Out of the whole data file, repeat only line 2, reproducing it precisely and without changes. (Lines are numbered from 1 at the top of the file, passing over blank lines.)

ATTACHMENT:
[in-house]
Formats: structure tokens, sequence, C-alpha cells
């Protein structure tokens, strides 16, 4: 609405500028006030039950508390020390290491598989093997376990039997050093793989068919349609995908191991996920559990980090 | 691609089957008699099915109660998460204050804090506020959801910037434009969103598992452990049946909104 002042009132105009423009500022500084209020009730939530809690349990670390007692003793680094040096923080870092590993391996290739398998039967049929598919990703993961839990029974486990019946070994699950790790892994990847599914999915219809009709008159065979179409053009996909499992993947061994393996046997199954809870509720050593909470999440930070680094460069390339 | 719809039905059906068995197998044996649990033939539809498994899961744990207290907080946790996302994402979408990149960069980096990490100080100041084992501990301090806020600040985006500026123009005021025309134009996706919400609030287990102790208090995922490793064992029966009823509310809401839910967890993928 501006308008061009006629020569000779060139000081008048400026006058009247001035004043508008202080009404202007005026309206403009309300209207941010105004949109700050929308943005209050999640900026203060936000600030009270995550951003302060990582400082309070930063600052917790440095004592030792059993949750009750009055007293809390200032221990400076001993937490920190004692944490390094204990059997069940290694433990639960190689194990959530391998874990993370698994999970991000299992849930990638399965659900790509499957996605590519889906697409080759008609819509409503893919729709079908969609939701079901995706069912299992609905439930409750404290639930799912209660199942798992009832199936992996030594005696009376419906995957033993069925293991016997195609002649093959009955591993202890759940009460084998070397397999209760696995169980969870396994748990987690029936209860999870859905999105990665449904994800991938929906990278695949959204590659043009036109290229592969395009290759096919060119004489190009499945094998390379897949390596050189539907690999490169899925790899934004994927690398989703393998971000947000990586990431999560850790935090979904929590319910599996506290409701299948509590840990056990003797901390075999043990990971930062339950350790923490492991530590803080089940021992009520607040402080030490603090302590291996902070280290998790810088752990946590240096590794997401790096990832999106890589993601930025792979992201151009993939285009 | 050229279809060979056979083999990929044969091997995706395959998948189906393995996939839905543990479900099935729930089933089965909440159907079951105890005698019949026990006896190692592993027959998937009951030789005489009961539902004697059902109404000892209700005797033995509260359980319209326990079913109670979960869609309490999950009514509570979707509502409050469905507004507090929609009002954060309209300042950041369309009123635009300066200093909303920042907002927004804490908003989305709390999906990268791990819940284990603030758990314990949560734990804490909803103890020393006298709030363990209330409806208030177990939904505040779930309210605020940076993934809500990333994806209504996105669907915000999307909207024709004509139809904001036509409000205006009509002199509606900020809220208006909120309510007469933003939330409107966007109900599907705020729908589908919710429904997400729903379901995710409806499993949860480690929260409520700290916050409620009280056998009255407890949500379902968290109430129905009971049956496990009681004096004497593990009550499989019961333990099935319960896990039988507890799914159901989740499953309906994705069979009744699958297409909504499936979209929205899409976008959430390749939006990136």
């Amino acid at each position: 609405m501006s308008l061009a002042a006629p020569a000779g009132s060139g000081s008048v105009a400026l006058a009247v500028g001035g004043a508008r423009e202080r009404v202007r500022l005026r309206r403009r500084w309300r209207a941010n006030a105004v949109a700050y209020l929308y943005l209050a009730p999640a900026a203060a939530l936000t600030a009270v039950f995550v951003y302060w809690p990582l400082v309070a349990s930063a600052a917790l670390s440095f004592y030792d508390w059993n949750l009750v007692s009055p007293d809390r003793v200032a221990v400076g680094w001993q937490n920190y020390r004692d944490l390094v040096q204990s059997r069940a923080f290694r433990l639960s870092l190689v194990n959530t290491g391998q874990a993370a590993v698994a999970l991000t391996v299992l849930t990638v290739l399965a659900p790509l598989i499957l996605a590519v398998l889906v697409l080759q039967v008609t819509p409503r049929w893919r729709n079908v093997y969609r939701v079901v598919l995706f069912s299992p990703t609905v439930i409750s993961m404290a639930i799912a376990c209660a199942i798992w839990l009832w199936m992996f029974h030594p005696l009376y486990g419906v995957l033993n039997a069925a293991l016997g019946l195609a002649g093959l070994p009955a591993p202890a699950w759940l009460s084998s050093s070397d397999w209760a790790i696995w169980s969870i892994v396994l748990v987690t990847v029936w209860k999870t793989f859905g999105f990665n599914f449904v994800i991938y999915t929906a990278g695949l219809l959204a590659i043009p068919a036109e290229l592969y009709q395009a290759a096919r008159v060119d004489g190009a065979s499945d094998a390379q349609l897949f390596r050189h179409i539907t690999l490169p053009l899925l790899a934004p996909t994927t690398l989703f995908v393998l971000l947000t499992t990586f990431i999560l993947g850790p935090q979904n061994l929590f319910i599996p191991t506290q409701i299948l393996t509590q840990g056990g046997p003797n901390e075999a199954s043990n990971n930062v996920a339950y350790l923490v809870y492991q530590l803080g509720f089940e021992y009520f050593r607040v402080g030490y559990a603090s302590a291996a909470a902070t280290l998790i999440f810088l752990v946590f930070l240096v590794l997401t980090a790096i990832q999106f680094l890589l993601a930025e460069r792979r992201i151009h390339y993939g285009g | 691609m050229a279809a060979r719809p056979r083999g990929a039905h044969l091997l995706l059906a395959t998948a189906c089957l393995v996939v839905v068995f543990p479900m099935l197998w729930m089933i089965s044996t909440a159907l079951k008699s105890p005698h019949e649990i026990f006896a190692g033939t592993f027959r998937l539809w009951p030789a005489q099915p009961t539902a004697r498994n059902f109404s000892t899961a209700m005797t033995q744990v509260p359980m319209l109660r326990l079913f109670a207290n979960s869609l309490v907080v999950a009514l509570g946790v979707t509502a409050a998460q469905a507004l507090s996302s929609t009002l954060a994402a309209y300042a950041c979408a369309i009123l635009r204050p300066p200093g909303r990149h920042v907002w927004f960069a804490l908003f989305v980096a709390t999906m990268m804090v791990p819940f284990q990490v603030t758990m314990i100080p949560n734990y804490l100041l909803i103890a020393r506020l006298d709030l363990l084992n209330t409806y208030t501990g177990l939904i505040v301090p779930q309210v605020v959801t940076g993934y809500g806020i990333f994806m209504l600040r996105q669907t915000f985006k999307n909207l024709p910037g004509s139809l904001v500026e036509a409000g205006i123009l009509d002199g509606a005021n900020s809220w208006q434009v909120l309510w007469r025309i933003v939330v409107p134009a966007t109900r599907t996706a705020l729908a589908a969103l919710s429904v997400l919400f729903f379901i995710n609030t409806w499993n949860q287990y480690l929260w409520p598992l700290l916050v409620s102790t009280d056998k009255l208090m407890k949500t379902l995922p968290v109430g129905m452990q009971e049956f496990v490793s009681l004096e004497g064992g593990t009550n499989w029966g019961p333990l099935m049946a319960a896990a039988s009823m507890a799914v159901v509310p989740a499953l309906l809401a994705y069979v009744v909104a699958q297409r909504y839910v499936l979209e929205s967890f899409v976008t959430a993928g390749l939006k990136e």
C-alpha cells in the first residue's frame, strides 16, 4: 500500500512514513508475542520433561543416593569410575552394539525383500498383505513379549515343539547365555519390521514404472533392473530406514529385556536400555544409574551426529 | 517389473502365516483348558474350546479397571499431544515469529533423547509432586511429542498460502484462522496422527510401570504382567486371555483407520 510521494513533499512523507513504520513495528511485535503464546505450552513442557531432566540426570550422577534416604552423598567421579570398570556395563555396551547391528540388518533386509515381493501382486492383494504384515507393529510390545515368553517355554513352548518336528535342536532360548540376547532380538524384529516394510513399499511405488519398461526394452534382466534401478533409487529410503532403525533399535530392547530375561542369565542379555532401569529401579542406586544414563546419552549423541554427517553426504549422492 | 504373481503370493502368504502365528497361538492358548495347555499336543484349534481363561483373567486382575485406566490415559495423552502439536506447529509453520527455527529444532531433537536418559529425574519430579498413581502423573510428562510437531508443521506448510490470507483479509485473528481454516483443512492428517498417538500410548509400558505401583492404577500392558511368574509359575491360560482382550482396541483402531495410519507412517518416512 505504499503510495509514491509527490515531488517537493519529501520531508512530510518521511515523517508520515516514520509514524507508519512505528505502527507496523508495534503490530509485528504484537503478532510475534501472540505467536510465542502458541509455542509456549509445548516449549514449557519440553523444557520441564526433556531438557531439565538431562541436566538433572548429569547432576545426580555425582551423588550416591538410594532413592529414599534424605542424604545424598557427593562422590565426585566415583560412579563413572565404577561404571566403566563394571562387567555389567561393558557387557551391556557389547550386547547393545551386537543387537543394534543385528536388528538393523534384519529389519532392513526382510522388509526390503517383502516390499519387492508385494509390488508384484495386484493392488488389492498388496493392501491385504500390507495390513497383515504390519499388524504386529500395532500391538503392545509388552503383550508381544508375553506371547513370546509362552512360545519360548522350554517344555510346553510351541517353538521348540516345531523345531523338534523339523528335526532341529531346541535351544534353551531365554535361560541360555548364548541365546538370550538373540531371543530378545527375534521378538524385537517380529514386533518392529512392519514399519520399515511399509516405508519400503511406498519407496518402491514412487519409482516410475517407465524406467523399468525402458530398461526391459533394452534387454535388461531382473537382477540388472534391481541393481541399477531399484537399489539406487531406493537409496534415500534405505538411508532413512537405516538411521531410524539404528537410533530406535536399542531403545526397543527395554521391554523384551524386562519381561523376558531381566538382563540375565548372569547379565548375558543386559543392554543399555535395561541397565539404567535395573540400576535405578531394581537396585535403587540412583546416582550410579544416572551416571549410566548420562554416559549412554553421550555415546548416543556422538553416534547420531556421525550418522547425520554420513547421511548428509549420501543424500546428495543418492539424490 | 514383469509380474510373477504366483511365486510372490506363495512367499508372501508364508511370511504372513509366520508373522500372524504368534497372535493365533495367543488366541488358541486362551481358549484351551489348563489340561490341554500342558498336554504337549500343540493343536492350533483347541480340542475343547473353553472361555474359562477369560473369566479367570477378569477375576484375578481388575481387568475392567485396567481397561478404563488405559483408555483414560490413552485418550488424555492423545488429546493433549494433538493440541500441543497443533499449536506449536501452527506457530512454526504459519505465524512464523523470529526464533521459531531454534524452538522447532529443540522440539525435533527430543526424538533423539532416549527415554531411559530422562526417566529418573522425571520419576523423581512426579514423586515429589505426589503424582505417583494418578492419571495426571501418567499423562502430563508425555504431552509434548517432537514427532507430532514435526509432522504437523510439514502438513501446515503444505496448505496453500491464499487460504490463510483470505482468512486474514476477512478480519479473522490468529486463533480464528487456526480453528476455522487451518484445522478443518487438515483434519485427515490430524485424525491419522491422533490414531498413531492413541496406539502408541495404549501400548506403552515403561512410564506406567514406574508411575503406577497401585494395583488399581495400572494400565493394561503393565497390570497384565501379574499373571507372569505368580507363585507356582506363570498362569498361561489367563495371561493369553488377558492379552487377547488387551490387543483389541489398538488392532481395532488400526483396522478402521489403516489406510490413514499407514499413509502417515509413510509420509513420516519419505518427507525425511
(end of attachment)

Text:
Formats: structure tokens, sequence, C-alpha cells